Sunday, May 22, 2016

La Mort du Pigeon

I'm posting early today because Olga woke me up at 4:30 a.m., very insistent that she go outside. So I let her out, and she promptly started eating grass, which means she has an upset stomach -- probably from eating sticks. Now she's sitting next to me on the couch looking none the worse for wear. Ah, the life of a dog owner.

Our bedraggled, picked-on, possibly dying pigeon made a reappearance a few days ago. As you may recall, it had been hanging out on our garden bench a while back, but then it flew away when Olga lunged at it, teeth bared. (At least it had the strength to do that.) I'm not sure where it went, but we didn't see it again until Friday, when we discovered it hunkered down in a dark spot beneath our shrubbery.

It looked even worse than before, with raw skin and ragged feathers. I'm not sure what was going on, but it occurred to me that we don't often see the end of a pigeon's life (except for those unlucky enough to be squashed in the road). Maybe this is what old pigeons become -- ostracized, raggedy looking and hunkered down in a dark place, waiting for the end.

Anyway, I felt bad for it, but I had to let nature take its course. The next morning it was still there, but unmoving, and I couldn't see its head to see if it was still alive. A few hours later, it was gone altogether, with just a few feathers left in its wake. Whether something carried it away or it flew, I don't know.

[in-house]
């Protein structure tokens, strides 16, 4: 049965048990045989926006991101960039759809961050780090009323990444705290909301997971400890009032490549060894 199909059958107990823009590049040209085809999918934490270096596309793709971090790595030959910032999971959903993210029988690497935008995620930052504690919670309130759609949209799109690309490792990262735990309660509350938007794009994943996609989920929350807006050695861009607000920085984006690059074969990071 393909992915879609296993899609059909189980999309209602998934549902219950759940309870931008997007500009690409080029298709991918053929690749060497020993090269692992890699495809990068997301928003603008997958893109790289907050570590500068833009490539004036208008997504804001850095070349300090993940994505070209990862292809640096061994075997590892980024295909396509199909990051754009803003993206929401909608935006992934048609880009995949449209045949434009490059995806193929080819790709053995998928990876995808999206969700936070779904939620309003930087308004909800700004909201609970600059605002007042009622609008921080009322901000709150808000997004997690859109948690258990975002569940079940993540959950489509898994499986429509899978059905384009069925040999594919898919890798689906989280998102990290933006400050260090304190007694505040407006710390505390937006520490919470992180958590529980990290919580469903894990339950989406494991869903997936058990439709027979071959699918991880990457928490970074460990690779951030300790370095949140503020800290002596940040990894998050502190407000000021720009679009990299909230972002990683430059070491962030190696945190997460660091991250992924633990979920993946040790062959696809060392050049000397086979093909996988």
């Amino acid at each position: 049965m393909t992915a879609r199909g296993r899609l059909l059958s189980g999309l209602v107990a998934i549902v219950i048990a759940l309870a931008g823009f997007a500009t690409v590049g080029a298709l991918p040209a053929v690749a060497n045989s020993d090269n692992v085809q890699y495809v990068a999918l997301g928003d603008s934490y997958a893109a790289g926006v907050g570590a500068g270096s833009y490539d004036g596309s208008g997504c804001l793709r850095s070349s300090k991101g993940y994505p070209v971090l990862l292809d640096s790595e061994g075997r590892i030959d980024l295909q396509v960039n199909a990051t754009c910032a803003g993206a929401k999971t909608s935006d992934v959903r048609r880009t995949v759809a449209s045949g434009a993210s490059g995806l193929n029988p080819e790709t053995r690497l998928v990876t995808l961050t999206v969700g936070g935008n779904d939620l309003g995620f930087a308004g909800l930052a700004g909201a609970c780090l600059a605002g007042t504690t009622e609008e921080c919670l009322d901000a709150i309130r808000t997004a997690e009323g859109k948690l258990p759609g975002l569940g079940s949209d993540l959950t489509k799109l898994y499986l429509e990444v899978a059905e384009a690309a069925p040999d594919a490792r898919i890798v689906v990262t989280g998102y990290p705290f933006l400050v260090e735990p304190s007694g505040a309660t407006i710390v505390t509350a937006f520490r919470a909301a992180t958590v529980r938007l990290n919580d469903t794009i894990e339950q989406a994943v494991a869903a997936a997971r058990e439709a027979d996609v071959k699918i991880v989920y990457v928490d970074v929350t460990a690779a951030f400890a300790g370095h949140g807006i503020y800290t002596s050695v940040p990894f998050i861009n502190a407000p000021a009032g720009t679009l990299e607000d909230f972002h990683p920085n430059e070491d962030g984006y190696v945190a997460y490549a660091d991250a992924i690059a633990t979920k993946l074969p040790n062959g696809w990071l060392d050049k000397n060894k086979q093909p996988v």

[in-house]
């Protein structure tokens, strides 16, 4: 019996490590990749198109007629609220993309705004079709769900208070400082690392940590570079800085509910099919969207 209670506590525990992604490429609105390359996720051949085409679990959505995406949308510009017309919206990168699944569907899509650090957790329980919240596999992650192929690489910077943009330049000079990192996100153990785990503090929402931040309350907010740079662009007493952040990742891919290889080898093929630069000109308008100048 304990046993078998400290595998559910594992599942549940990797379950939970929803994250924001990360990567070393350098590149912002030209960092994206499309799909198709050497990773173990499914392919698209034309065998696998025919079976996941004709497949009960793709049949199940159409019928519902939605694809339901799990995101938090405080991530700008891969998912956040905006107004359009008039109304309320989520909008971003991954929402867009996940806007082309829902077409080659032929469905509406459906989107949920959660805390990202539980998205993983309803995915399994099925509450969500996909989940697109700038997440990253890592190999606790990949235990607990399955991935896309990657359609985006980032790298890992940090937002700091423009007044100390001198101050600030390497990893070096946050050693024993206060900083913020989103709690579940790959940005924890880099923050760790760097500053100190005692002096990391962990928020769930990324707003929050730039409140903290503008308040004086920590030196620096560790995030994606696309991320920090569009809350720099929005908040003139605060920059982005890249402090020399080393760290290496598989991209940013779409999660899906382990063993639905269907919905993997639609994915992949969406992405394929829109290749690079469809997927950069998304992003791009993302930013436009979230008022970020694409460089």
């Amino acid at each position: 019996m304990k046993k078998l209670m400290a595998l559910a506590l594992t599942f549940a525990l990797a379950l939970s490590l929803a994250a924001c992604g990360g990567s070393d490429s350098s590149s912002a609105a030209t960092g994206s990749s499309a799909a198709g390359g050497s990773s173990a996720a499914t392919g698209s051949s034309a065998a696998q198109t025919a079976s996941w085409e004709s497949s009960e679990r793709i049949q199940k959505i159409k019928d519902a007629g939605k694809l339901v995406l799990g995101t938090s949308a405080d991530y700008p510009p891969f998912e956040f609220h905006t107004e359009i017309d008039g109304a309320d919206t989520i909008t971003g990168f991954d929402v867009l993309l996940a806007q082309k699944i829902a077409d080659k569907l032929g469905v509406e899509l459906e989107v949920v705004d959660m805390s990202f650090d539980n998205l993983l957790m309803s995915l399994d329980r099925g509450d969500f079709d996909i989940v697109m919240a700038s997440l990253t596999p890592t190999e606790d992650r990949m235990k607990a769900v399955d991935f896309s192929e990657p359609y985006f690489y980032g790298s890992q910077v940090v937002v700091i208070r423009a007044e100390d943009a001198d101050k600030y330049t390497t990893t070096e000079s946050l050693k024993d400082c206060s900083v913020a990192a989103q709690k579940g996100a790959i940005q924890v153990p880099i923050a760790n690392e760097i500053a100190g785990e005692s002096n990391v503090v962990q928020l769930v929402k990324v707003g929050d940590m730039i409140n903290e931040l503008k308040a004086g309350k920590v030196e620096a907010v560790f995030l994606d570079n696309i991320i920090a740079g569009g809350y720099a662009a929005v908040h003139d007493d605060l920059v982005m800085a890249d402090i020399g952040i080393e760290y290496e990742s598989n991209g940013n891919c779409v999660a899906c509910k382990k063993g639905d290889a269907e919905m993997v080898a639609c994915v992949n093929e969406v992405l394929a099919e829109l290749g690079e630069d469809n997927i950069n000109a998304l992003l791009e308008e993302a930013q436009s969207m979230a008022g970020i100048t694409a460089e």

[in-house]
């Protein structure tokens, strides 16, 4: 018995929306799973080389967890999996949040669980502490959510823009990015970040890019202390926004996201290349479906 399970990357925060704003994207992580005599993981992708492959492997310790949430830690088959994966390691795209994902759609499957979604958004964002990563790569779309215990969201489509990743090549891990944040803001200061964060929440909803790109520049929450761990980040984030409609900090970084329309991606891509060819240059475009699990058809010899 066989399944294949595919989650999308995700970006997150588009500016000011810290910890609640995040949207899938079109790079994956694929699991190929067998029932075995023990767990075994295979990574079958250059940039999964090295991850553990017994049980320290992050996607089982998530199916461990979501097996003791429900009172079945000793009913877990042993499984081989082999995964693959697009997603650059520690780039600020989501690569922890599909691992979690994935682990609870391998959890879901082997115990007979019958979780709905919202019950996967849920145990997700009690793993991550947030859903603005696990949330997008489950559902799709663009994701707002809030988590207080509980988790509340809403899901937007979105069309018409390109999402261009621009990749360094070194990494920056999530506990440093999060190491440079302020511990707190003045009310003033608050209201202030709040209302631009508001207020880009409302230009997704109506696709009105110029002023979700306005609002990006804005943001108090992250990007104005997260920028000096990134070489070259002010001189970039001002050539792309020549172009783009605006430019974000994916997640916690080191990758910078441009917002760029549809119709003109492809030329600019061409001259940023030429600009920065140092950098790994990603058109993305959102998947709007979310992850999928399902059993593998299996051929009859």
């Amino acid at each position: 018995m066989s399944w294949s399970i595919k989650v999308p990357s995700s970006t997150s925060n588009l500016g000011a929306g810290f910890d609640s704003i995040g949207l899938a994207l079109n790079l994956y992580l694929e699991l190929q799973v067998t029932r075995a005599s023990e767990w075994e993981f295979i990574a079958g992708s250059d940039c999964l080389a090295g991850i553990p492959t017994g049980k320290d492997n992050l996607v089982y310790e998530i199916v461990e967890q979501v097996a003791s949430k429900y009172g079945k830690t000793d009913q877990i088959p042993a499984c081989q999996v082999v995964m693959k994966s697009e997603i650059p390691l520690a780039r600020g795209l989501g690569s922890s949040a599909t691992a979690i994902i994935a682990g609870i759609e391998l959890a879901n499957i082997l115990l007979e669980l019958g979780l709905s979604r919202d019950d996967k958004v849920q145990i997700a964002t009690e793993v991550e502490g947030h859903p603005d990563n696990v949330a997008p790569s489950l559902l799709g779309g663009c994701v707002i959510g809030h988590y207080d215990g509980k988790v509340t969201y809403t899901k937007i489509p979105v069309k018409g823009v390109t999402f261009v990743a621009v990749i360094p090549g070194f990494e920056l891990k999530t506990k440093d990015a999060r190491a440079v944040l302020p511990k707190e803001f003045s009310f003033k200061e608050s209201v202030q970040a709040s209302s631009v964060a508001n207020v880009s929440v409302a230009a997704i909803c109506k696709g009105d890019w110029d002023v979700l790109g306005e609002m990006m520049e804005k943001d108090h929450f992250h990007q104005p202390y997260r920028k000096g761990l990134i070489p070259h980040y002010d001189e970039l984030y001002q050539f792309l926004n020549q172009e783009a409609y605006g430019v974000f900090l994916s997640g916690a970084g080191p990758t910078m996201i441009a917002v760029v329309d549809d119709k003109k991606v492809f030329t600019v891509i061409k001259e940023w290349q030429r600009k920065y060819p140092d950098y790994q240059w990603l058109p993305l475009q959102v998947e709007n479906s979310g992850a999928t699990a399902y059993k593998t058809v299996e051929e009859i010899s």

I have a feeling we probably won't see it again.

(And I am just now putting two and two together: Does Olga have an upset stomach because she ate the pigeon?!)

I spent yesterday morning at French class, learning about making comparisons -- this apartment is more expensive than that apartment, etc. Then I came home and repotted some plants -- Dave's hospital anthurium and some colorful kalanchoes I bought at Tesco for next to nothing.

Last night, I accompanied Dave's students to the opera. Only four of them showed up, even though seven more spent £20 apiece to attend! A friend from work tagged along too, to use Dave's ticket, so I had some adult company. The production was beautiful -- I'd never seen Madame Butterfly before, at least not that I could remember. (Spoiler: Not a happy ending.)

(Photo: Shoreditch, in mid-April.)


  1. What? Not a happy ending? Well, damn. Who knew?
    (Actually, not me.)
    Poor Olga. Yep. She might have eaten the pigeon or your Mr. Fox might have gotten it.
    I hope she is feeling better today.
    And whatever happened to that pigeon, she's at peace now.

  2. Dogs make excellent companions but they have a habit of doing weird things to themselves. I want to think Olga didn't eat a pigeon but you just never know.

  3. Madame Butterfly destroyed me! I have to be careful these days, so fragile. I read the last few pages of a book before I get involved...Best thing, is that now you possibly have the pigeon for as long as you will have OLGA! It has become a part of her. Great ending!

  4. Love opera and wish I could have come along...As for the poor pigeon, at least she had a long life and as for your dog...I hope her indigestion improves.

  5. Your thoughts on pigeon end of life made me think of Grizabella in Cats. Madame Butterfly is a beautiful opera. I haven't seen it performed live in many years.

  6. Oh dear ... that was a day of many things both good and bad ... never a good thing when cats eat grass either ...